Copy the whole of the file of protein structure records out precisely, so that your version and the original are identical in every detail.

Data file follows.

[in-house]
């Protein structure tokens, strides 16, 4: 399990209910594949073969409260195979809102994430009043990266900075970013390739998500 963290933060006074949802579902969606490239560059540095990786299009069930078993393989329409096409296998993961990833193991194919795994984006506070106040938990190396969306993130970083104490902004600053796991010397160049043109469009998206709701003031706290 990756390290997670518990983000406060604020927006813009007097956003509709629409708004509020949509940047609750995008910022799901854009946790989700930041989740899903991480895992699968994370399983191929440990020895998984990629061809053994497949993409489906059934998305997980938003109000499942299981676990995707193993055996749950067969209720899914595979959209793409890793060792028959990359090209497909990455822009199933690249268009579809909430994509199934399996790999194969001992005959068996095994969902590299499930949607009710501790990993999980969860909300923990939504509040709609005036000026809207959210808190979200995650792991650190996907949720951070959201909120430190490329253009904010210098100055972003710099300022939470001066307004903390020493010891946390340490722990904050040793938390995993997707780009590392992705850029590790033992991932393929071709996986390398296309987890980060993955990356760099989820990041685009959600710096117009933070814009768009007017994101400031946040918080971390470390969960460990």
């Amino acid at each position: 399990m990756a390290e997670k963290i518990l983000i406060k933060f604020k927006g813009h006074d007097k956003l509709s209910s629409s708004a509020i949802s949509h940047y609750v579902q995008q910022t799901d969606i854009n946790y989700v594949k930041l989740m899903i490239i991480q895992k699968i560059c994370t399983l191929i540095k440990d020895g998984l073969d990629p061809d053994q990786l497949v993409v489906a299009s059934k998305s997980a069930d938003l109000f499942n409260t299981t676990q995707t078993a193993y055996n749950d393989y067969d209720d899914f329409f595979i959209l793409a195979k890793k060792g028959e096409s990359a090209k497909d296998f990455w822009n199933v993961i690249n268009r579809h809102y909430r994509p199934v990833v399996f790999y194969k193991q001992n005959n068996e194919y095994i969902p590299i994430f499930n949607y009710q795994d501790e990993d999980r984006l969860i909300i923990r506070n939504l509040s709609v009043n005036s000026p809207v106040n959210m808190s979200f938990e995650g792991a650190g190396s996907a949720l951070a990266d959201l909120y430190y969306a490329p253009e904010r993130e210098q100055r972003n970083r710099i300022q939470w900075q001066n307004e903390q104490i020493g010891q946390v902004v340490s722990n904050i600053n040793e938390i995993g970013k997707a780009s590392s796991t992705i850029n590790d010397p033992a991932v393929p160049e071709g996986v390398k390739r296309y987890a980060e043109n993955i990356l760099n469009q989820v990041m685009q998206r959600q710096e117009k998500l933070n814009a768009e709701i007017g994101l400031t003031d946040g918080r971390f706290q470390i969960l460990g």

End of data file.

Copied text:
[in-house]
């Protein structure tokens, strides 16, 4: 399990209910594949073969409260195979809102994430009043990266900075970013390739998500 963290933060006074949802579902969606490239560059540095990786299009069930078993393989329409096409296998993961990833193991194919795994984006506070106040938990190396969306993130970083104490902004600053796991010397160049043109469009998206709701003031706290 990756390290997670518990983000406060604020927006813009007097956003509709629409708004509020949509940047609750995008910022799901854009946790989700930041989740899903991480895992699968994370399983191929440990020895998984990629061809053994497949993409489906059934998305997980938003109000499942299981676990995707193993055996749950067969209720899914595979959209793409890793060792028959990359090209497909990455822009199933690249268009579809909430994509199934399996790999194969001992005959068996095994969902590299499930949607009710501790990993999980969860909300923990939504509040709609005036000026809207959210808190979200995650792991650190996907949720951070959201909120430190490329253009904010210098100055972003710099300022939470001066307004903390020493010891946390340490722990904050040793938390995993997707780009590392992705850029590790033992991932393929071709996986390398296309987890980060993955990356760099989820990041685009959600710096117009933070814009768009007017994101400031946040918080971390470390969960460990």
């Amino acid at each position: 399990m990756a390290e997670k963290i518990l983000i406060k933060f604020k927006g813009h006074d007097k956003l509709s209910s629409s708004a509020i949802s949509h940047y609750v579902q995008q910022t799901d969606i854009n946790y989700v594949k930041l989740m899903i490239i991480q895992k699968i560059c994370t399983l191929i540095k440990d020895g998984l073969d990629p061809d053994q990786l497949v993409v489906a299009s059934k998305s997980a069930d938003l109000f499942n409260t299981t676990q995707t078993a193993y055996n749950d393989y067969d209720d899914f329409f595979i959209l793409a195979k890793k060792g028959e096409s990359a090209k497909d296998f990455w822009n199933v993961i690249n268009r579809h809102y909430r994509p199934v990833v399996f790999y194969k193991q001992n005959n068996e194919y095994i969902p590299i994430f499930n949607y009710q795994d501790e990993d999980r984006l969860i909300i923990r506070n939504l509040s709609v009043n005036s000026p809207v106040n959210m808190s979200f938990e995650g792991a650190g190396s996907a949720l951070a990266d959201l909120y430190y969306a490329p253009e904010r993130e210098q100055r972003n970083r710099i300022q939470w900075q001066n307004e903390q104490i020493g010891q946390v902004v340490s722990n904050i600053n040793e938390i995993g970013k997707a780009s590392s796991t992705i850029n590790d010397p033992a991932v393929p160049e071709g996986v390398k390739r296309y987890a980060e043109n993955i990356l760099n469009q989820v990041m685009q998206r959600q710096e117009k998500l933070n814009a768009e709701i007017g994101l400031t003031d946040g918080r971390f706290q470390i969960l460990g």